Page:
Washington: Despite the fact that leadership of both India and Pakistan have expressed their determination for talks with each other, the relationship between the two nations remains unchanged, according to a top US intelligence official.
"India's ties to Pakistan are largely unchanged. Both sides have stated their willingness to put all issues on the table and are committed to another round of talks at the foreign minister level at a date to be determined," James R Clapper, director of National Intelligence, said in his prepared testimony before the Senate Select Committee on Intelligence.
"Senior Indian officials continue to call for progress in the prosecution of individuals charged with the November 2008 attacks in Mumbai, and remain concerned at the length of the process taking place in Pakistan. New Delhi, nevertheless, continues to underscore its desire for peaceful and stable relations with Islamabad," Clapper said.
India, he said, is pursuing a robust foreign policy agenda, working to enhance ties to East and Southeast Asian nations, offering reciprocal visits with China, and hosting high level engagements in New Delhi by the US, French, and
Russian Presidents in the last months of 2010.
Indian officials welcomed, in particular, the US endorsement of an eventual seat for India on the UN Security Council, and US commitment to support Indian membership in the four international export control regimes -- in a phased manner and consistent with maintaining the core principles of these regimes -- as India takes steps toward full adoption and implementation of the regimes' requirements, he said.
New Delhi, meanwhile, has been working to deepen its engagement with multilateral fora such as the G20, East Asian Summit, and the climate change discussions in Mexico, Clapper said.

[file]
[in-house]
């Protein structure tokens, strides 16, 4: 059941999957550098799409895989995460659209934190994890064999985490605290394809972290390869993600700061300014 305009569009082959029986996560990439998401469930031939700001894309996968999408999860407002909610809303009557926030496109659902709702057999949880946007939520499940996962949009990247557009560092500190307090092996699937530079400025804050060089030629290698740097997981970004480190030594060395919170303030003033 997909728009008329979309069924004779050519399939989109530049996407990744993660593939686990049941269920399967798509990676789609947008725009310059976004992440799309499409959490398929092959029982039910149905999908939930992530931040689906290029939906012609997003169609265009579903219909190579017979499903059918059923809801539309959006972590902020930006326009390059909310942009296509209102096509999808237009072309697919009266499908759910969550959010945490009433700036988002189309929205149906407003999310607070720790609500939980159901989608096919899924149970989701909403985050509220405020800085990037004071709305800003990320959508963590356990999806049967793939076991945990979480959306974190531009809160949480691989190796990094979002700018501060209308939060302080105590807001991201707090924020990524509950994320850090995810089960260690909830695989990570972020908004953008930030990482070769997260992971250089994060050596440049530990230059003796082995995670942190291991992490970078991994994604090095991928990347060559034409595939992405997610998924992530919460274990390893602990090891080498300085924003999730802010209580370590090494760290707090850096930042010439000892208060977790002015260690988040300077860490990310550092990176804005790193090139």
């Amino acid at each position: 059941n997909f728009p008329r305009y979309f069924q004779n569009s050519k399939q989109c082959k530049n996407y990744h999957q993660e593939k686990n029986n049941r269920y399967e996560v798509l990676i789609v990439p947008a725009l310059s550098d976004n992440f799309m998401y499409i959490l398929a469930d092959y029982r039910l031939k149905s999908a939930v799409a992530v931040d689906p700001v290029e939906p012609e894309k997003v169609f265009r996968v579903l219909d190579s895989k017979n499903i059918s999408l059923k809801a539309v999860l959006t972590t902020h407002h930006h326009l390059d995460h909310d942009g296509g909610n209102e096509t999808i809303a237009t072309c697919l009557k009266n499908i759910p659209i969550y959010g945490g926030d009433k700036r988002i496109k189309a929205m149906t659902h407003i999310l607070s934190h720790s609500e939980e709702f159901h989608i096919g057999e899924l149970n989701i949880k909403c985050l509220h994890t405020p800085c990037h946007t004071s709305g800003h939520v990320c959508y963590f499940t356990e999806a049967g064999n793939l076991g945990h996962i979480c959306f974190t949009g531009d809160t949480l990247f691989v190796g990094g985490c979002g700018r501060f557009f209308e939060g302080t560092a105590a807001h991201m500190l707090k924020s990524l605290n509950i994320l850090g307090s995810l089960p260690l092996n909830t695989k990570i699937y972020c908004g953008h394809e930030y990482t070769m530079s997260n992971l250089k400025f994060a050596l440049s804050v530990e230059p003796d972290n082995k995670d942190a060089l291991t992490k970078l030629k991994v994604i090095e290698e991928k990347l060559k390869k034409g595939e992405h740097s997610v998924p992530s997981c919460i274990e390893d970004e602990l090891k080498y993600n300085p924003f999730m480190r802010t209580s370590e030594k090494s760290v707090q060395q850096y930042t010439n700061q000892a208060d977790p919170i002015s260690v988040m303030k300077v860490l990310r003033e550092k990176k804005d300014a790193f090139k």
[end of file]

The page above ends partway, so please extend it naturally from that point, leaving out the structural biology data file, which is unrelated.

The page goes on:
Indian officials, he said, have welcomed the international community's commitment to remain in Afghanistan until the end of 2014. New Delhi continues to believe that a stable, friendly Afghanistan is crucial to Indian security.
Despite successful and attempted attacks on the official, commercial, and non-governmental Indian presence in Afghanistan, the government believes it has a mandate, from both the Indian and Afghan peoples, to continue civilian assistance programs and reconstruction efforts there.
India's open assistance programmes provide only non-combat aid, although the Indian media continues to discuss whether the country should also consider various capacity-building programs for the Afghan security forces as a means to bolster internal security, he said.
Clapper said India is closely watching a variety of issues that New Delhi believes will be of primary concern in 2011, to include questions about whether or how to reconcile Afghan Taliban, US, and ISAF views about the current and future security situation in Afghanistan, and developments in efforts to foster civil society, a solid economy, and robust democratic processes.
New Delhi, he said, is likely to seek dialogue on these issues with a variety of interested nations. "The Pakistani government, however, remains concerned that India is using its presence in Afghanistan and its discussions with the US and other nations to develop policies that may be destabilising to Pakistan," he said.
"Meanwhile, officials, media commentators, and members of the think-tank community in India are discussing the global implications of the simultaneous "emergence of India" and the "rise of China”.
“While underscoring the unique aspect of this twinned emergence of two substantial powers on the global political and economic stage, Indians have also noted that there is no inevitable clash between the two powers," Clapper said.
First Published: Thursday, February 17, 2011, 13:08